Rationale: Small studies have suggested that inhaled corticosteroids can suppress systemic inflammation in chronic obstructive pulmonary disease (COPD).
Objectives: To determine the effect of inhaled corticosteroids with or without long-acting beta(2)-adrenergic agonist on systemic biomarkers of inflammation.
Methods: We conducted a double-blind randomized placebo-controlled trial across 11 centers (n = 289 patients with FEV(1) of 47.8 +/- 16.2% of predicted) to compare the effects of inhaled fluticasone alone or in combination with salmeterol against placebo on circulating biomarkers of systemic inflammation over 4 weeks. The primary endpoint was C-reactive protein (CRP) level. Secondary molecules of interest were IL-6 and surfactant protein D (SP-D).
Measurements and main results: Neither fluticasone nor the combination of fluticasone/salmeterol had a significant effect on CRP or IL-6 levels. There was, however, a significant reduction in SP-D levels with fluticasone and fluticasone/salmeterol compared with placebo (P = 0.002). Health status also improved significantly in both the fluticasone and fluticasone/salmeterol groups compared with placebo, driven mostly by improvements in the symptom scores. Changes in the circulating SP-D levels were related to changes in health status scores. FEV(1) improved significantly only in the fluticasone/salmeterol group compared with placebo.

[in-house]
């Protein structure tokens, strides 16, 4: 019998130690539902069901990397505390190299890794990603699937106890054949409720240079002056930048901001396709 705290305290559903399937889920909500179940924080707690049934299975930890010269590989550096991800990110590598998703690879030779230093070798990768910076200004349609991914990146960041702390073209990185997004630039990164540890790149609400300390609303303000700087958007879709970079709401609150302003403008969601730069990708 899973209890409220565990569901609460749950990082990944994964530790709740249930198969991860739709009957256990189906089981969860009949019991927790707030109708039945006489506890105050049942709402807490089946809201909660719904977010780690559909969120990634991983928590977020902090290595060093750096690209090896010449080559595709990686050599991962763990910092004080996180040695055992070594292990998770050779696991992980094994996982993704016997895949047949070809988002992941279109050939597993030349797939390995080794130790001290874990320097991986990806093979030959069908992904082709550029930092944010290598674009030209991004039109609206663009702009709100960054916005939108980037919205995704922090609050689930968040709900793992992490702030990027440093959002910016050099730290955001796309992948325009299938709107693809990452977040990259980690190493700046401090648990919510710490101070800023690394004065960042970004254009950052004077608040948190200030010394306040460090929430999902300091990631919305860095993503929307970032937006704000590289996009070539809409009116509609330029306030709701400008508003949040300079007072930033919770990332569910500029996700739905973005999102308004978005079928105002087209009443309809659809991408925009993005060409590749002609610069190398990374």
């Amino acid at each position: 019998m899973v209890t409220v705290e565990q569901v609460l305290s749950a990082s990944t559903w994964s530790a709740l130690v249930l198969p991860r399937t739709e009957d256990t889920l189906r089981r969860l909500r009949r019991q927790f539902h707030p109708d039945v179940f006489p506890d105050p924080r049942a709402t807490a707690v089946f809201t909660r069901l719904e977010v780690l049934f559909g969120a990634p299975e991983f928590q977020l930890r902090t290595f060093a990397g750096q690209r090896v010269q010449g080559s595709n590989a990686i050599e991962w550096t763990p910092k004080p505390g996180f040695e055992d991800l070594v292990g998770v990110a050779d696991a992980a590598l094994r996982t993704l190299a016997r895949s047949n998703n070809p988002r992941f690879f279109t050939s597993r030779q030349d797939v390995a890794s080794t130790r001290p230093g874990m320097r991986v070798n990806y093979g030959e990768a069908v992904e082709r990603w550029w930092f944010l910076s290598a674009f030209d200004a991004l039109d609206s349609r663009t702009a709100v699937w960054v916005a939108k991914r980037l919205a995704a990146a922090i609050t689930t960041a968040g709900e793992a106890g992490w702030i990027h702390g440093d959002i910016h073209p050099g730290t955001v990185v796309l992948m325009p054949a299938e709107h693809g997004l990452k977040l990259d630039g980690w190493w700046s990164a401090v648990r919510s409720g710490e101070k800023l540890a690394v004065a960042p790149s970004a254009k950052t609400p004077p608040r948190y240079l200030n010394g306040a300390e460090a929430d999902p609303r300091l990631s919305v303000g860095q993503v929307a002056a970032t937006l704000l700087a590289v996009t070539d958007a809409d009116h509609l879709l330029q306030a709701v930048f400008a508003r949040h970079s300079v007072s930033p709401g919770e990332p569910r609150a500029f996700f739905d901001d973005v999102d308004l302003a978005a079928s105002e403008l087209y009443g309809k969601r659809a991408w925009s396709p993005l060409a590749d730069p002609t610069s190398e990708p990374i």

Conclusions: ICS in conjunction with long-acting beta(2)-adrenergic agonist do not reduce CRP or IL-6 levels in serum of patients with COPD over 4 weeks. They do, however, significantly reduce serum SP-D levels. These data suggest that these drugs reduce lung-specific but not generalized biomarkers of systemic inflammation in COPD.
Trial registration: ClinicalTrials.gov NCT00120978.